Protests and Respectability Politics: Why It's About Time We Let Baltimore Speak
Due to the recent media coverage of protests aimed at the unjust killing and mishandling of Black bodies by law enforcement, people nationwide have begun to weigh in on whether these protests, often called riots, are justified. With the murder of Michael Brown by Officer Darren Wilson of the Ferguson PD last August, Missouri natives took to the streets in protest of the unlawful murder of Brown. As tension built between the citizens and the police, SWAT teams and other military grade officers were called in to “control the riots.” Months later, Baltimore finds itself in a similar standoff as police and Baltimore citizens both relentlessly demand their own definition of justice following the death of Freddie Gray in police custody.
These and many other protests of late have caused division on a nationwide scale and more noticeably within the Black community as people weigh in on the efficacy, purpose and justification of the “Baltimore riots.” Some argue that the protests are pointless and that citizens are destroying their own cities in a way that doesn’t help the movement and only hurts themselves. Others argue that Baltimore has a right to hurt and to express that however they see fit given that this maltreatment at the hands of police officers has been ongoing.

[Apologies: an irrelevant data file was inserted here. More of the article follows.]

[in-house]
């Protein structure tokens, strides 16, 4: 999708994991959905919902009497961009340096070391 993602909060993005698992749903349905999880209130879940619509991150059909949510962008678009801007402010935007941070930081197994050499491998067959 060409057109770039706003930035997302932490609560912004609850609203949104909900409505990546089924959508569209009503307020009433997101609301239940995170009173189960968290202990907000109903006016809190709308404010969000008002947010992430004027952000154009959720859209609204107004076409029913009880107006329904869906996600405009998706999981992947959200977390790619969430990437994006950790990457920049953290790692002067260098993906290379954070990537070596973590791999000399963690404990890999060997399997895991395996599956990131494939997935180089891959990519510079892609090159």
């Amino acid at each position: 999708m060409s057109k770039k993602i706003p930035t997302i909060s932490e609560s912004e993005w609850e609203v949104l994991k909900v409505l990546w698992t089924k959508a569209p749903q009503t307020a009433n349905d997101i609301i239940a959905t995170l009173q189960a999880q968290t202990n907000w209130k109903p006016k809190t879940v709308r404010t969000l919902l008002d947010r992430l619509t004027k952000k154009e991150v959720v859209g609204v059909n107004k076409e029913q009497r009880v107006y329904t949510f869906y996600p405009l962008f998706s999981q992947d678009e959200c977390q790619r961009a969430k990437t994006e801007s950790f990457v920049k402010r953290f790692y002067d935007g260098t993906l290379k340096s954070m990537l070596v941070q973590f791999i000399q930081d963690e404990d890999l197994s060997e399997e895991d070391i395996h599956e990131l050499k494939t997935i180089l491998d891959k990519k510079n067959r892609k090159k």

Regardless of your point of view, I think we can all agree that the community in Baltimore itself is at the center of what’s happening in the city, and too often we heed and internalize critique and sometimes even judgement from people that cannot identify with the people affected. Whether that be due to not living in an inner-city neighborhood before, never being followed by police just for walking home or just not being Black, it’s time we let those who are feeling the death of Freddie Gray most personally raise their voices. It’s easy to have an opinion or a “right answer” to a problem you only have to experience on paper, but it’s different when that’s your everyday.
Hot 97’s morning show “Ebro in the Morning” interviewed Baltimore protesters and natives on their opinions on the death of Freddie Gray. In this interview they clear up media misconceptions, explain why it might be more of a class issue and what the indictment could mean for Baltimore from the point of view from a native.
Check it out below:
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